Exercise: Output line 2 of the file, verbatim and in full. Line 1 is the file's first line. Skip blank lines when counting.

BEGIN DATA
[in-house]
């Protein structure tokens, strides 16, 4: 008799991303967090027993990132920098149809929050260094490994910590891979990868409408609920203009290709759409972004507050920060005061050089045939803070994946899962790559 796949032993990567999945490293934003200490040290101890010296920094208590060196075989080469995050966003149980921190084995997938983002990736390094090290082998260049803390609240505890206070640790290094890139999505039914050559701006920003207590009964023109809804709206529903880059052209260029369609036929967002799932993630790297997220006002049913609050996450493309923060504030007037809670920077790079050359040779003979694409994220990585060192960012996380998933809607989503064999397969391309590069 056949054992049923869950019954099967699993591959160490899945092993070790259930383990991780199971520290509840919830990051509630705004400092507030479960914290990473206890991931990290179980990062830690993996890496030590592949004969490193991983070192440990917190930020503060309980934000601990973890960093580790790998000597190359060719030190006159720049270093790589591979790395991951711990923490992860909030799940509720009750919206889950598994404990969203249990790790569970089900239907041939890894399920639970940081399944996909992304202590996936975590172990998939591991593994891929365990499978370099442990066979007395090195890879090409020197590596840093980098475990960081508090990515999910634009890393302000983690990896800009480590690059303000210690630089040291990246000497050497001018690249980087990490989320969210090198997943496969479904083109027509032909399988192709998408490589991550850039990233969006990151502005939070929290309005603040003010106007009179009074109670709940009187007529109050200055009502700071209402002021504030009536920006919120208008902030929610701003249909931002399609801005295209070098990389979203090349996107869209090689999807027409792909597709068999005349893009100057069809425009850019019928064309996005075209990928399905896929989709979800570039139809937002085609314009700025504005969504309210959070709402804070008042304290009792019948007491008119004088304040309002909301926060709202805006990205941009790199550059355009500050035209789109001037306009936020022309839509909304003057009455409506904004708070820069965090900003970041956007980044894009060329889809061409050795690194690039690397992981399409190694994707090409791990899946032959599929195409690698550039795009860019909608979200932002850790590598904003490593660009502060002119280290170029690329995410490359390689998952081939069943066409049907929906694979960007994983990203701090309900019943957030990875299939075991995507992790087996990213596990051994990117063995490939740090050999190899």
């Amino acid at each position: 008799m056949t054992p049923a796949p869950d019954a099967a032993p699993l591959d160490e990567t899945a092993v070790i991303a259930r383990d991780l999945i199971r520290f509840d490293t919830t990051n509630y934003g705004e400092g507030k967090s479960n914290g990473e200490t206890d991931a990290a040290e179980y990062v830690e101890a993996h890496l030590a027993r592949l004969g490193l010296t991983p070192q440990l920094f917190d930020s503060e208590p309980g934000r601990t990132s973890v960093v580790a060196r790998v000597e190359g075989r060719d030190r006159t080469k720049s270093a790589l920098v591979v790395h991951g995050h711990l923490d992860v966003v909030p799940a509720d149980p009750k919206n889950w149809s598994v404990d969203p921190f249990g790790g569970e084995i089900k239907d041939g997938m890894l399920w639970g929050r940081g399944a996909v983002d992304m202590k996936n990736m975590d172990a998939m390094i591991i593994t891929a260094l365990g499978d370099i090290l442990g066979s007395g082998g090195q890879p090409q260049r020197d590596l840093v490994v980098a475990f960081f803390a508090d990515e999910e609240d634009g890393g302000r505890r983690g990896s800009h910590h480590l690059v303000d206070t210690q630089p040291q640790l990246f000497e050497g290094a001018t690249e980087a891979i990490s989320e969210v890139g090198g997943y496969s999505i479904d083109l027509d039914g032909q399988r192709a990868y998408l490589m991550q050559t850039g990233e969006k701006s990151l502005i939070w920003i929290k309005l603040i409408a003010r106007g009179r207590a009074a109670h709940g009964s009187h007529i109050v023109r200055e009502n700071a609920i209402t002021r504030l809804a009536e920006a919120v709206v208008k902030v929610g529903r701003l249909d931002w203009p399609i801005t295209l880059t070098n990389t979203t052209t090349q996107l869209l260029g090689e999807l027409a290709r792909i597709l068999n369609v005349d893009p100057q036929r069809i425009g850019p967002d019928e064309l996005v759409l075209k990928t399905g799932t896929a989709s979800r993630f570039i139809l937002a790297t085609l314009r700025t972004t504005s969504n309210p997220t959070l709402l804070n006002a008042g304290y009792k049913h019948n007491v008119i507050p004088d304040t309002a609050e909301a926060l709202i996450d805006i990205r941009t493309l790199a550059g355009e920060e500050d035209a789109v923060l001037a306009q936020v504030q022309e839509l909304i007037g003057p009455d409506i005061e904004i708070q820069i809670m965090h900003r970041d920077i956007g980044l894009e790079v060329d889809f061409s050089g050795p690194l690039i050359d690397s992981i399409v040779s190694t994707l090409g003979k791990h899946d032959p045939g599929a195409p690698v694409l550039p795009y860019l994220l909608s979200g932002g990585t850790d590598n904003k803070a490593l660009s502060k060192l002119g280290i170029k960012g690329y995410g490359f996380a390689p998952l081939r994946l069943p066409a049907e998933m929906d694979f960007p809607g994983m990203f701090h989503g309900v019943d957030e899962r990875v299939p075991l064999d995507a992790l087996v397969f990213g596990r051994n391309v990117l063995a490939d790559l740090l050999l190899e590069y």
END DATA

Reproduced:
């Protein structure tokens, strides 16, 4: 008799991303967090027993990132920098149809929050260094490994910590891979990868409408609920203009290709759409972004507050920060005061050089045939803070994946899962790559 796949032993990567999945490293934003200490040290101890010296920094208590060196075989080469995050966003149980921190084995997938983002990736390094090290082998260049803390609240505890206070640790290094890139999505039914050559701006920003207590009964023109809804709206529903880059052209260029369609036929967002799932993630790297997220006002049913609050996450493309923060504030007037809670920077790079050359040779003979694409994220990585060192960012996380998933809607989503064999397969391309590069 056949054992049923869950019954099967699993591959160490899945092993070790259930383990991780199971520290509840919830990051509630705004400092507030479960914290990473206890991931990290179980990062830690993996890496030590592949004969490193991983070192440990917190930020503060309980934000601990973890960093580790790998000597190359060719030190006159720049270093790589591979790395991951711990923490992860909030799940509720009750919206889950598994404990969203249990790790569970089900239907041939890894399920639970940081399944996909992304202590996936975590172990998939591991593994891929365990499978370099442990066979007395090195890879090409020197590596840093980098475990960081508090990515999910634009890393302000983690990896800009480590690059303000210690630089040291990246000497050497001018690249980087990490989320969210090198997943496969479904083109027509032909399988192709998408490589991550850039990233969006990151502005939070929290309005603040003010106007009179009074109670709940009187007529109050200055009502700071209402002021504030009536920006919120208008902030929610701003249909931002399609801005295209070098990389979203090349996107869209090689999807027409792909597709068999005349893009100057069809425009850019019928064309996005075209990928399905896929989709979800570039139809937002085609314009700025504005969504309210959070709402804070008042304290009792019948007491008119004088304040309002909301926060709202805006990205941009790199550059355009500050035209789109001037306009936020022309839509909304003057009455409506904004708070820069965090900003970041956007980044894009060329889809061409050795690194690039690397992981399409190694994707090409791990899946032959599929195409690698550039795009860019909608979200932002850790590598904003490593660009502060002119280290170029690329995410490359390689998952081939069943066409049907929906694979960007994983990203701090309900019943957030990875299939075991995507992790087996990213596990051994990117063995490939740090050999190899």